A friend and I once ate a 9 pound lobster on Martha’s Vineyard. It was the size of a small dog and had claws the size of my head. Later that day, a group of us toured the island on scooters named “Cobras,” which immediately inspired us to pretend we were the Cobra Kai from The Karate Kid. We zipped around that island like 12 year olds, waving at guys on Harleys as if, despite the candy apple red paint and insanely small mopeds we were all on, we were part of a larger brotherhood of bikers. They did not wave back.
I was reminded of this moment a few weeks ago while going through some photos.
The design firm putting together the visual story for the Quitter Conference asked me to find some personal photos they could include in the presentation. I’ve never included visuals with any talks I’ve given so this is uncharted/awesome territory.
But as I flipped through photo albums representing the years 2000-2005, I kind of got sick to my stomach.
It felt like I was watching a slow failure parade stream by.
Looking at all the photos, I thought about all the bridges I had burned with my bad attitude. All the people I had hurt with my words. All the mistakes I had made. It wasn’t a photo album. It was more like a crime scene report of wasted years. I pulled out one photo of me that made the one I posted last week look kindhearted. I showed it to my wife. Her reaction was immediate and visceral, “Ugh, I want to punch that guy in the face, don’t you?”
I did. I really did, and lying in bed that night, I felt constricted by a comforter of shame. As I fell asleep, I started to have a dream about those photos.
I was in Venice, Italy (less you think I mean Venice Beach, California since I’m so muscular and prone to using outdoor gyms.)
I was crouched down behind a low stonewall, occasionally crawling up, lifting my head cautiously over the ledge, to peer out across the canal at a facing wall. I’m not sure what I was looking for, but when I sat back down behind the safety of the barrier, I saw someone else crouched near me.
I couldn’t make out his face, he was covered in too many shadows, but he was watching and waiting for something too. The next time I looked over the wall, I saw what it was we were both anticipating. An army had suddenly amassed across the canal. Without warning, they opened fire on the guy next to me. Machine gun after machine gun, wave after wave of firepower rained down on the guy next to me. They started using cannons and bazookas and surface-to-air missiles.
And I was happy.
I hated that guy for some reason. He was everything I didn’t want to be, everything I didn’t like about me. And I thought to myself, “This time, they will get him. This time, he’ll be killed. He’ll be gone forever.”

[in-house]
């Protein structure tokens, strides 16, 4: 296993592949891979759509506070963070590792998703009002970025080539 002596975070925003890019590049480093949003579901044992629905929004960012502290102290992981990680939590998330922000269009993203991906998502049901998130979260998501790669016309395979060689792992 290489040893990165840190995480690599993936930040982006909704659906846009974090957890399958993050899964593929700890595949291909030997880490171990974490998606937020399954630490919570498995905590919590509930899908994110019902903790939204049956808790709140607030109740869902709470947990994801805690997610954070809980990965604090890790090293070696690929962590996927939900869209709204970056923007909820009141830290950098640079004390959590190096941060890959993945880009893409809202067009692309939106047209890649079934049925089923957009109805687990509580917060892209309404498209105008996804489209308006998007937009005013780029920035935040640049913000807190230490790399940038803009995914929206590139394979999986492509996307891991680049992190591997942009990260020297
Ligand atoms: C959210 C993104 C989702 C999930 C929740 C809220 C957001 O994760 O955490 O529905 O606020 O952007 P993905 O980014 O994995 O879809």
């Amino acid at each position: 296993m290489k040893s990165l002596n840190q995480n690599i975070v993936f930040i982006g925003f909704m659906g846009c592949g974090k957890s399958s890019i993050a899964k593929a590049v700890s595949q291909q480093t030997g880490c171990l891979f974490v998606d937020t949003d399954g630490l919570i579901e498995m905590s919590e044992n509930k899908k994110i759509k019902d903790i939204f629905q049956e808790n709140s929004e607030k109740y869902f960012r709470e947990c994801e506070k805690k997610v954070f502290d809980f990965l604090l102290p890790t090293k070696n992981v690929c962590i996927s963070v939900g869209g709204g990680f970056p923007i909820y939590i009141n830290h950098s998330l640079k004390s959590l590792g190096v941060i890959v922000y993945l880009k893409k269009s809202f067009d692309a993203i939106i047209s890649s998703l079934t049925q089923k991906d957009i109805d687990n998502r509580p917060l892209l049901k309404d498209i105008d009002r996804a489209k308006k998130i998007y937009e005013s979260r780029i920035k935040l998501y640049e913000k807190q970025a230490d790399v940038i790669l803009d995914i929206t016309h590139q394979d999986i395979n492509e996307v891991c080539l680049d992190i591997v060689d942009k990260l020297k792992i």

But as the smoke cleared and stray bullets continued to ricochet about the cobble stone streets, I saw him scurrying away. He hadn’t even been hit! I chased after him, but he was too fast. He was always jumping just one ledge ahead of me. His feet knew the streets better than mine. He wove through crowded marketplaces and eventually dove in a canal, swimming away. Unscathed. Unharmed. Undeterred.
The more I thought about that dream, the more it felt like how my life unfolds sometimes.
When I look at photos of me from the past, I see the shadowed figure hiding behind the wall. I know he’s elusive. I know he’s tricky. But maybe this time, I’ll be able to get rid of him.
If I write the right thing, maybe he’ll go away. If I say the right thing or read the right book or pray the right thing or talk to the right person, maybe a bullet will finally catch him.
But then I lie again. Then I get fearful again and lash out at somebody. Then I make a mistake. Then I fail again, and the me I don’t want to be flees through the city.
The progress I’ve made, the work I’ve done, the countless blogs I’ve written about how the old is gone and the new has come, feel for naught. He’s loose in the streets, and I feel too weak to keep fighting.
I tell God, “I’m sorry. I thought I had him beat this time. I really did. By now, I shouldn’t doubt you the way I do. I shouldn’t chase after the things I do. If I were a better Christian, I’d stop getting these simple, fundamental things so wrong. I might be the worst Christian ever. I’m sorry I keep messing life up.”
I expect him to give me a speech. A “Pick yourself up and chase him tomorrow. You’ve got to do better next time tiger” after-school-type moment. But that is not what I get. Instead, I get the Bible, and that messes everything up.
Here is what the Bible says about people like me, people who are continually messing up and having an impossible time being perfect:
Three times I pleaded with the Lord to take it (Paul’s thorn in the flesh) away from me. But he said to me, “My grace is sufficient for you, for my power is made perfect in weakness.” Therefore I will boast all the more gladly about my weaknesses, so that Christ’s power may rest on me.
Can we please agree that is ridiculous? We serve a God, who when confronted with our continual weakness replies, “My grace is sufficient for you, for my power is made perfect in weakness.”
Have you ever messed up, have you ever stumbled back into a hole you’ve been in 19 times before, and upon hitting the bottom, thought to yourself, “When I fell, I landed on grace, and right now, in this moment, God’s power is being made perfect!”
I haven’t! I am a works-based assassin trying to kill the me I don’t want to be in the city of my life. But what if instead of taking out a gun, what if instead of grabbing a scalpel of effort every time I realize how weak I still am, I grabbed a banner?
A boastful banner like Paul grabbed in 2 Corinthians 12 that read:
“I am still weak! Grace is still sufficient! And God’s power is being made perfect right now!”
That’s where I’m headed in life.
More banners. Less guns.
More grace. Less works.
More boasting. Less hiding.
Want to come with me?